Select-Object -Skip 1 |
Where-Object REGISTRATIONSTATUS -eq 'Complete'|
Sort-Object -Property AttendeeType |
Group-Object -Property AttendeeType –NoElement

 

If I come across other CSV files with [] in the headers I’m going to go for immediate replacement of the headers as the way to get the job done.

PowerShell Summit–Registration closing soon

Registration for the PowerShell and DevOps Global Summit will be closing in the next few days - http://powershell.org/wp/2016/02/18/last-chance-for-powershellsummit-org-registration/

 

We still have a few places left but you’ll have to hurry

WMF 5.0 RTM has been republished

A post on the PowerShell Team blog - https://blogs.msdn.microsoft.com/powershell/2016/02/24/windows-management-framework-wmf-5-0-rtm-packages-has-been-republished/ – reports that WMF 5.0 RTM has been republished.

You’ll have to uninstall the original RTM package before installing the new one.

Get-ADUser quirk

Came across an interesting quirk of the way Get-ADUser works.

 

If you use the –Identity parameter and tell it to find a specific user

PS> Get-ADUser -Identity dontexist
Get-ADUser : Cannot find an object with identity: 'dontexist' under: 'DC=Manticore,DC=org'.
At line:1 char:1
+ Get-ADUser -Identity dontexist
+ ~~~~~~~~~~~~~~~~~~~~~~~~~~~~~~
    + CategoryInfo          : ObjectNotFound: (dontexist:ADUser) [Get-ADUser], ADIdentityNotFoundException
    + FullyQualifiedErrorId : ActiveDirectoryCmdlet:Microsoft.ActiveDirectory.Management.ADIdentityNotFoundException,Microsoft.ActiveDirectory.Management.Commands.GetADUser

 

You get an error if the user can’t be found

 

If you use a –Filter to perform the same search – its quite OK for nothing to be returned

PS> Get-ADUser -Filter {SamAccountName -eq 'dontexist'}
PS>

 

Something to be aware of when error handling. When using the filter you can’t use try-catch because there’s no error if there’s no result

IP Default Gateways by cmdlet

Following my recent post on setting the default gateway by using the Win32_NetworkAdapterConfiguration CIM class here’s how you do it using the networking cmdlets

Discover your adapters

Get-NetAdapter

 

Check the default gateway for an adapter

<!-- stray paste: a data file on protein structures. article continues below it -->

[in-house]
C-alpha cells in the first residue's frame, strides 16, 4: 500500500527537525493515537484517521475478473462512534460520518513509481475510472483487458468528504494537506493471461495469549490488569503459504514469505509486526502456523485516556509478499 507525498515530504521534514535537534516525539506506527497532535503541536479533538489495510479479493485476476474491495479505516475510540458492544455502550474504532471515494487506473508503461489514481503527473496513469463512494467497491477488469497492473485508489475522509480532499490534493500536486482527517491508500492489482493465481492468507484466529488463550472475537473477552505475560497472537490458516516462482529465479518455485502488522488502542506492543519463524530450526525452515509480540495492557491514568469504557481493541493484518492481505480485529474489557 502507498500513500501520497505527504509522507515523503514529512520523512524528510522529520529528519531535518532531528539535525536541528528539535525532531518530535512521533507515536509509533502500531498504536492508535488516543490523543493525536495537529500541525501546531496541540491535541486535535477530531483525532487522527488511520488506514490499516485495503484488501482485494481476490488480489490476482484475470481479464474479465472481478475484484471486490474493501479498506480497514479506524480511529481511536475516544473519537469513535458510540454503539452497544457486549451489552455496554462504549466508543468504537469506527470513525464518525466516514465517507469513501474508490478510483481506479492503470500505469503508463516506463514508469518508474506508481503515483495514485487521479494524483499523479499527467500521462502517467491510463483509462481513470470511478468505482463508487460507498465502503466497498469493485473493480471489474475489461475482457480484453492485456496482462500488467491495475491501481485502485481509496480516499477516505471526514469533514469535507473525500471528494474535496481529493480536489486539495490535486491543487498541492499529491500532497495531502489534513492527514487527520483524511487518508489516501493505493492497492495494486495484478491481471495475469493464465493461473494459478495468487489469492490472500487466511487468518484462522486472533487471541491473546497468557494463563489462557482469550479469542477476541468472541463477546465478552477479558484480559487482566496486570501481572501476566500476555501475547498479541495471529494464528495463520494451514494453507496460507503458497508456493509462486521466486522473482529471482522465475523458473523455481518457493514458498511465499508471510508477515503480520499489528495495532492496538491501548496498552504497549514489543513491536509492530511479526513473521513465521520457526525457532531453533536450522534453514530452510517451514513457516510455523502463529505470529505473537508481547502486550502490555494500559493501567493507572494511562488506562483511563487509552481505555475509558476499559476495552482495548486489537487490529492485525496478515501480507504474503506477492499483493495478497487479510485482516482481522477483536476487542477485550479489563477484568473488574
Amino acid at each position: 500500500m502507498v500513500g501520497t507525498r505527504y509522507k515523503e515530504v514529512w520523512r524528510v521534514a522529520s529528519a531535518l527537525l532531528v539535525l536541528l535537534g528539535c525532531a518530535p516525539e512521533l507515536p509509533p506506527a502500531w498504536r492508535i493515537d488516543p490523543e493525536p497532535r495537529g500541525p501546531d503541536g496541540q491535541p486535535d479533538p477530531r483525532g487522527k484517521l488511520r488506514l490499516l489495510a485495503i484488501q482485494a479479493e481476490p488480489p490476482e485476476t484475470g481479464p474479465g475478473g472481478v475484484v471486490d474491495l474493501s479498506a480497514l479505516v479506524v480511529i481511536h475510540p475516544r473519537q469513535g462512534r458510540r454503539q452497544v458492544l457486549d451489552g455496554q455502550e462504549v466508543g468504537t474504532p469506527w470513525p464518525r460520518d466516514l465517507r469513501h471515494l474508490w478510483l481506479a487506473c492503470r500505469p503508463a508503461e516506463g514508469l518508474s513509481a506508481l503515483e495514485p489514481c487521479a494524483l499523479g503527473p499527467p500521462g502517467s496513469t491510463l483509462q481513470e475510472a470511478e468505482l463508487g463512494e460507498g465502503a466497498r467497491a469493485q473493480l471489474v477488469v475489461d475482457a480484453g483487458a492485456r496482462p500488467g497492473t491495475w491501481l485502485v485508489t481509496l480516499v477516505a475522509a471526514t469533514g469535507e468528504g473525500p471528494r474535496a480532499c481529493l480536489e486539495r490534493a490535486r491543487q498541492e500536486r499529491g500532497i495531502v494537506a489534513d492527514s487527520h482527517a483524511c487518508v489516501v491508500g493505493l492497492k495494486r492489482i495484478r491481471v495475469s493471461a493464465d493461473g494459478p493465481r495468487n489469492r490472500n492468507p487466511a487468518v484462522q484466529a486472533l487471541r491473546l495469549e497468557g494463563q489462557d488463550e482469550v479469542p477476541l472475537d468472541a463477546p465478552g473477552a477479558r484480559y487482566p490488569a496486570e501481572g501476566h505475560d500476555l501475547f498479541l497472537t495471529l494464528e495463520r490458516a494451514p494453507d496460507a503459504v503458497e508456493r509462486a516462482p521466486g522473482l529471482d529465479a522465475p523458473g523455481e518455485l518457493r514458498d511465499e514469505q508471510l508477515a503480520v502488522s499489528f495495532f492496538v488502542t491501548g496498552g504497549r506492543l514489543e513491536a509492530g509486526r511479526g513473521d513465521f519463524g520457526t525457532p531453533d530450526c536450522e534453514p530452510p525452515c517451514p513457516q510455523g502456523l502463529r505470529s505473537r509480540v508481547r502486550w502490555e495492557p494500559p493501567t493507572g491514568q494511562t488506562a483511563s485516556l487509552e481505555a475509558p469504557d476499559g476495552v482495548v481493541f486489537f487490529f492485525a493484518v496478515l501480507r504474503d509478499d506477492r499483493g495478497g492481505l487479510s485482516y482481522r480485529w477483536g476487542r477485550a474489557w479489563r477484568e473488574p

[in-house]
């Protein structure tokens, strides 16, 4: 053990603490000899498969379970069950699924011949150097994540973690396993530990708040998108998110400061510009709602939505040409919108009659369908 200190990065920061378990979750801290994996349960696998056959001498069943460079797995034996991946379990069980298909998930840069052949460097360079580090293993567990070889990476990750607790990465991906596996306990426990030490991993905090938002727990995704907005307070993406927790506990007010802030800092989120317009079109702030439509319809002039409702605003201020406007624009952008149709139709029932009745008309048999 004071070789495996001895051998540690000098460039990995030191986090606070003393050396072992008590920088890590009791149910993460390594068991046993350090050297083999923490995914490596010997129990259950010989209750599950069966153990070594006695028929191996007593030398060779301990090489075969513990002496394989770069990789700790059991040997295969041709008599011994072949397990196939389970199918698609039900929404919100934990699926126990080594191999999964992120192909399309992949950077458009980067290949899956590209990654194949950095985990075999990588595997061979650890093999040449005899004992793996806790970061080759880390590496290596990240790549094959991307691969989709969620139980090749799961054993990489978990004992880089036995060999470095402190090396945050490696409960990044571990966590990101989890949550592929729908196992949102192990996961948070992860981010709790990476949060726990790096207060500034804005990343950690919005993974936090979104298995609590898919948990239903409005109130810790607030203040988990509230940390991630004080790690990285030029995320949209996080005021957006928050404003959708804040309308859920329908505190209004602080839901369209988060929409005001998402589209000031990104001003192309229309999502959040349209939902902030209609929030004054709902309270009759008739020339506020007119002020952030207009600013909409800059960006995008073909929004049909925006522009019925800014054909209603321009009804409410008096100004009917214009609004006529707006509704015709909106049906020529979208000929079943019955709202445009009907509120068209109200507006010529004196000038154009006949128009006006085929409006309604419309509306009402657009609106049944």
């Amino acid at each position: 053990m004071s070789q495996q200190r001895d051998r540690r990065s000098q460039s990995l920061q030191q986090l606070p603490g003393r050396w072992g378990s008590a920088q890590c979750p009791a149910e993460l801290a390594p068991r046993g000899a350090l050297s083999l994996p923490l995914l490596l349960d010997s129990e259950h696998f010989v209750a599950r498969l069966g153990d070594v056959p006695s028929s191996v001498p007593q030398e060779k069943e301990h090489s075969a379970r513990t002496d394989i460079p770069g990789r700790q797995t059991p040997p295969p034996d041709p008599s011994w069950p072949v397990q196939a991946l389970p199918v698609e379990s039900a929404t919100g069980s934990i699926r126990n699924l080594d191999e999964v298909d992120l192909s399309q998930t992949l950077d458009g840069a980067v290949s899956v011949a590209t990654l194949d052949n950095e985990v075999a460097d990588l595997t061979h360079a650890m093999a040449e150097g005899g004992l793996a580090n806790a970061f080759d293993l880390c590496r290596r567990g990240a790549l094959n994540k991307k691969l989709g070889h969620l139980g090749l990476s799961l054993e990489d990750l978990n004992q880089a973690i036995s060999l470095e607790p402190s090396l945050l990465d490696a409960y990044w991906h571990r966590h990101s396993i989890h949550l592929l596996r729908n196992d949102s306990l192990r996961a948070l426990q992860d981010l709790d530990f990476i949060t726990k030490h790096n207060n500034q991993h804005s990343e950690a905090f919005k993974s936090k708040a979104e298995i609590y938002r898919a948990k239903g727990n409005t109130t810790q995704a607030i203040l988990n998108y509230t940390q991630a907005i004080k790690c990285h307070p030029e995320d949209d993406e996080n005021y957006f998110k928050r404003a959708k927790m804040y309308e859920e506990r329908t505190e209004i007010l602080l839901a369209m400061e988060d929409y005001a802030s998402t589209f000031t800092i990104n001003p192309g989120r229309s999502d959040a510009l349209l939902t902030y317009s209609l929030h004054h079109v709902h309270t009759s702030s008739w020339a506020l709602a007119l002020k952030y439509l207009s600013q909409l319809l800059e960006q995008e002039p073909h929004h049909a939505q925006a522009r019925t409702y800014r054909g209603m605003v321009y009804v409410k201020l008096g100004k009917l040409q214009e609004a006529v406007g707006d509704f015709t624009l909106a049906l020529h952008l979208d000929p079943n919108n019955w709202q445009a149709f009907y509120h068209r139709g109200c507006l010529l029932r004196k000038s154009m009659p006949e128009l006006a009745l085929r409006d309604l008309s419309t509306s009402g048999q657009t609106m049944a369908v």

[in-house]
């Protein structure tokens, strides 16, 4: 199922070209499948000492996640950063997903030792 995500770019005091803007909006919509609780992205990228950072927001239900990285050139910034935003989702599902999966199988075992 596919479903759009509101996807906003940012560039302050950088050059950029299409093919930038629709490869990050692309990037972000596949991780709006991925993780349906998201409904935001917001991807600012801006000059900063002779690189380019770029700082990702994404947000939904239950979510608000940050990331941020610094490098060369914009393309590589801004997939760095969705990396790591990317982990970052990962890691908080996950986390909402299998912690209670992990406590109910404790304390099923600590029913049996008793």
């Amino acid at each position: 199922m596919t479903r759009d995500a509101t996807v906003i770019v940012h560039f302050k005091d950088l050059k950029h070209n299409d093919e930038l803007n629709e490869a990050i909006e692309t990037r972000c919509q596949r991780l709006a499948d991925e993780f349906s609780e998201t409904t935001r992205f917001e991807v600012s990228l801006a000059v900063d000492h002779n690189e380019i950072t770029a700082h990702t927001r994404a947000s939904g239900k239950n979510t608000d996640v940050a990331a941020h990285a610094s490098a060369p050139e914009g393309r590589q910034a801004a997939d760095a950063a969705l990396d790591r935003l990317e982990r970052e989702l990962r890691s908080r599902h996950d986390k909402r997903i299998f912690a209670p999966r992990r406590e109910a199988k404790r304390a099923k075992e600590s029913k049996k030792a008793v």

Get-NetIPConfiguration -InterfaceIndex 12 | select InterfaceIndex, IPv4Address, IPv4DefaultGateway

 

Set the default gateway

New-NetRoute -InterfaceIndex 12  -DestinationPrefix '0.0.0.0/0' -NextHop '10.10.54.1'

 

This isn’t as intuitive as using the CIM class

Check the setting

£> Get-NetIPConfiguration -InterfaceIndex 12

InterfaceAlias       : Ethernet
InterfaceIndex       : 12
InterfaceDescription : Microsoft Hyper-V Network Adapter
NetProfile.Name      : Manticore.org
IPv4Address          : 10.10.54.100
IPv6DefaultGateway   :
IPv4DefaultGateway   : 10.10.54.1
DNSServer            : 10.10.54.201

 

To remove the default gateway

Remove-NetRoute -InterfaceIndex 12 -NextHop '10.10.54.1' -Confirm:$false

 

If you leave off –Confirm you’ll be prompted to confirm the action on the active and persistent stores i.e. twice.

 

All of the above cmdlets are part of the NetTCPIP module available on Windows 8/Server 2012 and later.

Quick test for updates that aren’t installed

I want a quick test to determine if any of the updates I’d approved hadn’t been installed on all of the relevant machines.

 

Get-WsusUpdate -Approval Approved | where InstalledOrNotApplicablePercentage -ne 100

 

Get the list of approved updates and filter on the InstalledOrNotApplicablePercentage

 

If anything does show up you can dig further to determine what hasn’t installed where

IP Default Gateways

When you configure the IP Address on a network adapter you also have to set the default gateway if you want the machine to communicate with machines on other subnets.